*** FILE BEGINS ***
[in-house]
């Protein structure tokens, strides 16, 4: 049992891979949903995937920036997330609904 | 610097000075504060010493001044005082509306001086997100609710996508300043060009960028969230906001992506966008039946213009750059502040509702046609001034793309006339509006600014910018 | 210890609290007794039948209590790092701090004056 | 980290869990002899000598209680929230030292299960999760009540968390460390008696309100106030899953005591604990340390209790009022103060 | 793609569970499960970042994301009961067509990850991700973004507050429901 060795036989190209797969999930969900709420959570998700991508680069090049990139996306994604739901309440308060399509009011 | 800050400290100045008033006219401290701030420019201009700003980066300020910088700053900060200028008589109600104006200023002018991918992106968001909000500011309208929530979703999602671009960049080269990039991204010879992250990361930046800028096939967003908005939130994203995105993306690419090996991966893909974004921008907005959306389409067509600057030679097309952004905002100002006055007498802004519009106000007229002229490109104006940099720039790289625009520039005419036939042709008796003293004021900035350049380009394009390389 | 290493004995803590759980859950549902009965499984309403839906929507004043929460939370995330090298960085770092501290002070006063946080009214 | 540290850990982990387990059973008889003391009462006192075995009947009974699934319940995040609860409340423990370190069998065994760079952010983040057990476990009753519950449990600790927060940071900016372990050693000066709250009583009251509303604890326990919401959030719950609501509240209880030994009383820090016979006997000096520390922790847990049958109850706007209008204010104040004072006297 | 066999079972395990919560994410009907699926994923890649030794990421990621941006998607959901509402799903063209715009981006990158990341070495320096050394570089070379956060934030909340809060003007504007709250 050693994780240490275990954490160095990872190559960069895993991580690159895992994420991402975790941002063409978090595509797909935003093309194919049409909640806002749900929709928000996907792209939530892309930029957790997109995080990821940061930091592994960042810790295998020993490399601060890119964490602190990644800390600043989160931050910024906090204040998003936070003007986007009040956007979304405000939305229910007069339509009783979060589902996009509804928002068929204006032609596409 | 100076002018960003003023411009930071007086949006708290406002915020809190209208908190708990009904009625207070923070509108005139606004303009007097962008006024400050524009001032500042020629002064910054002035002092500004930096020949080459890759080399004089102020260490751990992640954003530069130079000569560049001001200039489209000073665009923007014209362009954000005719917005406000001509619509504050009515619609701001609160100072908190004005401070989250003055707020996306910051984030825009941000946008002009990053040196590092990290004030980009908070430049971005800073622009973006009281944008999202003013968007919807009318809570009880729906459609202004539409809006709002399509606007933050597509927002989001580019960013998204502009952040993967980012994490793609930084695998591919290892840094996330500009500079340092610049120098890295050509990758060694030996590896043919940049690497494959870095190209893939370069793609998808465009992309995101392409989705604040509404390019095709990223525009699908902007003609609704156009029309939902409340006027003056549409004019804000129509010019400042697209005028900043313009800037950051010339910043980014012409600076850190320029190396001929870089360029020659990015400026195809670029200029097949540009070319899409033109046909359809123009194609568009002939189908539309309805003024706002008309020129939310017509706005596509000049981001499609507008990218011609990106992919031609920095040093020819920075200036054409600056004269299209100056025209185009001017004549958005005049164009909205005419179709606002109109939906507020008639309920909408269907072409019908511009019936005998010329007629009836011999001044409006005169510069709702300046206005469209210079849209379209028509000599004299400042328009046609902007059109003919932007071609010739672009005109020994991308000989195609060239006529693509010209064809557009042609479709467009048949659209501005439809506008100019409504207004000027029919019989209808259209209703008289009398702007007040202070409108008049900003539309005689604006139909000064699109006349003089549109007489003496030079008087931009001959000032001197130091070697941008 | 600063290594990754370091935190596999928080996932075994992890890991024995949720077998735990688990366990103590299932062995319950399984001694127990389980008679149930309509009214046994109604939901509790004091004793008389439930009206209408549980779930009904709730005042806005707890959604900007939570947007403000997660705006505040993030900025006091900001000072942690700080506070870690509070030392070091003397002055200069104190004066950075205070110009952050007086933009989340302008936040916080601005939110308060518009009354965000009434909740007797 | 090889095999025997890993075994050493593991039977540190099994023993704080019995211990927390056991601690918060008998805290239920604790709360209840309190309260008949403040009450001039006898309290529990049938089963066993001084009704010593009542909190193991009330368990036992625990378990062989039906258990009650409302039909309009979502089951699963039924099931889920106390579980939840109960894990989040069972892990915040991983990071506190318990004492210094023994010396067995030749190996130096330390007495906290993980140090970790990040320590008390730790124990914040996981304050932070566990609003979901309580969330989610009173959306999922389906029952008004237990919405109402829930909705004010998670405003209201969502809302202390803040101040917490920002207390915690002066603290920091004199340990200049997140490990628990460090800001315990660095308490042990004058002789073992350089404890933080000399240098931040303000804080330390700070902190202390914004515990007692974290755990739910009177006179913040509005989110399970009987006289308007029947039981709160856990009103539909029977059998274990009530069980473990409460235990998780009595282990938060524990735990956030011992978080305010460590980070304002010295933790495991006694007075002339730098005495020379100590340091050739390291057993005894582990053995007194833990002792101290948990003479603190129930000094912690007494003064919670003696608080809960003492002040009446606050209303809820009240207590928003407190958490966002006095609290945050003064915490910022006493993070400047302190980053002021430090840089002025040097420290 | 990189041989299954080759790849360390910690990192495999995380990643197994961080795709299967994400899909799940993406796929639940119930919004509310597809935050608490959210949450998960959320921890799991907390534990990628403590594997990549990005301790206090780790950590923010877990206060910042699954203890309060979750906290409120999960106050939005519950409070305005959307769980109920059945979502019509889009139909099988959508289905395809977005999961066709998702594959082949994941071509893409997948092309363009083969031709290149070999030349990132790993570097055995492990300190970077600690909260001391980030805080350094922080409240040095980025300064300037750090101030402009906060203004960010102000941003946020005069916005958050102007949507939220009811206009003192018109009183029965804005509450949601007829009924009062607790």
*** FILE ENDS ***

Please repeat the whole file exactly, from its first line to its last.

[in-house]
């Protein structure tokens, strides 16, 4: 049992891979949903995937920036997330609904 | 610097000075504060010493001044005082509306001086997100609710996508300043060009960028969230906001992506966008039946213009750059502040509702046609001034793309006339509006600014910018 | 210890609290007794039948209590790092701090004056 | 980290869990002899000598209680929230030292299960999760009540968390460390008696309100106030899953005591604990340390209790009022103060 | 793609569970499960970042994301009961067509990850991700973004507050429901 060795036989190209797969999930969900709420959570998700991508680069090049990139996306994604739901309440308060399509009011 | 800050400290100045008033006219401290701030420019201009700003980066300020910088700053900060200028008589109600104006200023002018991918992106968001909000500011309208929530979703999602671009960049080269990039991204010879992250990361930046800028096939967003908005939130994203995105993306690419090996991966893909974004921008907005959306389409067509600057030679097309952004905002100002006055007498802004519009106000007229002229490109104006940099720039790289625009520039005419036939042709008796003293004021900035350049380009394009390389 | 290493004995803590759980859950549902009965499984309403839906929507004043929460939370995330090298960085770092501290002070006063946080009214 | 540290850990982990387990059973008889003391009462006192075995009947009974699934319940995040609860409340423990370190069998065994760079952010983040057990476990009753519950449990600790927060940071900016372990050693000066709250009583009251509303604890326990919401959030719950609501509240209880030994009383820090016979006997000096520390922790847990049958109850706007209008204010104040004072006297 | 066999079972395990919560994410009907699926994923890649030794990421990621941006998607959901509402799903063209715009981006990158990341070495320096050394570089070379956060934030909340809060003007504007709250 050693994780240490275990954490160095990872190559960069895993991580690159895992994420991402975790941002063409978090595509797909935003093309194919049409909640806002749900929709928000996907792209939530892309930029957790997109995080990821940061930091592994960042810790295998020993490399601060890119964490602190990644800390600043989160931050910024906090204040998003936070003007986007009040956007979304405000939305229910007069339509009783979060589902996009509804928002068929204006032609596409 | 100076002018960003003023411009930071007086949006708290406002915020809190209208908190708990009904009625207070923070509108005139606004303009007097962008006024400050524009001032500042020629002064910054002035002092500004930096020949080459890759080399004089102020260490751990992640954003530069130079000569560049001001200039489209000073665009923007014209362009954000005719917005406000001509619509504050009515619609701001609160100072908190004005401070989250003055707020996306910051984030825009941000946008002009990053040196590092990290004030980009908070430049971005800073622009973006009281944008999202003013968007919807009318809570009880729906459609202004539409809006709002399509606007933050597509927002989001580019960013998204502009952040993967980012994490793609930084695998591919290892840094996330500009500079340092610049120098890295050509990758060694030996590896043919940049690497494959870095190209893939370069793609998808465009992309995101392409989705604040509404390019095709990223525009699908902007003609609704156009029309939902409340006027003056549409004019804000129509010019400042697209005028900043313009800037950051010339910043980014012409600076850190320029190396001929870089360029020659990015400026195809670029200029097949540009070319899409033109046909359809123009194609568009002939189908539309309805003024706002008309020129939310017509706005596509000049981001499609507008990218011609990106992919031609920095040093020819920075200036054409600056004269299209100056025209185009001017004549958005005049164009909205005419179709606002109109939906507020008639309920909408269907072409019908511009019936005998010329007629009836011999001044409006005169510069709702300046206005469209210079849209379209028509000599004299400042328009046609902007059109003919932007071609010739672009005109020994991308000989195609060239006529693509010209064809557009042609479709467009048949659209501005439809506008100019409504207004000027029919019989209808259209209703008289009398702007007040202070409108008049900003539309005689604006139909000064699109006349003089549109007489003496030079008087931009001959000032001197130091070697941008 | 600063290594990754370091935190596999928080996932075994992890890991024995949720077998735990688990366990103590299932062995319950399984001694127990389980008679149930309509009214046994109604939901509790004091004793008389439930009206209408549980779930009904709730005042806005707890959604900007939570947007403000997660705006505040993030900025006091900001000072942690700080506070870690509070030392070091003397002055200069104190004066950075205070110009952050007086933009989340302008936040916080601005939110308060518009009354965000009434909740007797 | 090889095999025997890993075994050493593991039977540190099994023993704080019995211990927390056991601690918060008998805290239920604790709360209840309190309260008949403040009450001039006898309290529990049938089963066993001084009704010593009542909190193991009330368990036992625990378990062989039906258990009650409302039909309009979502089951699963039924099931889920106390579980939840109960894990989040069972892990915040991983990071506190318990004492210094023994010396067995030749190996130096330390007495906290993980140090970790990040320590008390730790124990914040996981304050932070566990609003979901309580969330989610009173959306999922389906029952008004237990919405109402829930909705004010998670405003209201969502809302202390803040101040917490920002207390915690002066603290920091004199340990200049997140490990628990460090800001315990660095308490042990004058002789073992350089404890933080000399240098931040303000804080330390700070902190202390914004515990007692974290755990739910009177006179913040509005989110399970009987006289308007029947039981709160856990009103539909029977059998274990009530069980473990409460235990998780009595282990938060524990735990956030011992978080305010460590980070304002010295933790495991006694007075002339730098005495020379100590340091050739390291057993005894582990053995007194833990002792101290948990003479603190129930000094912690007494003064919670003696608080809960003492002040009446606050209303809820009240207590928003407190958490966002006095609290945050003064915490910022006493993070400047302190980053002021430090840089002025040097420290 | 990189041989299954080759790849360390910690990192495999995380990643197994961080795709299967994400899909799940993406796929639940119930919004509310597809935050608490959210949450998960959320921890799991907390534990990628403590594997990549990005301790206090780790950590923010877990206060910042699954203890309060979750906290409120999960106050939005519950409070305005959307769980109920059945979502019509889009139909099988959508289905395809977005999961066709998702594959082949994941071509893409997948092309363009083969031709290149070999030349990132790993570097055995492990300190970077600690909260001391980030805080350094922080409240040095980025300064300037750090101030402009906060203004960010102000941003946020005069916005958050102007949507939220009811206009003192018109009183029965804005509450949601007829009924009062607790």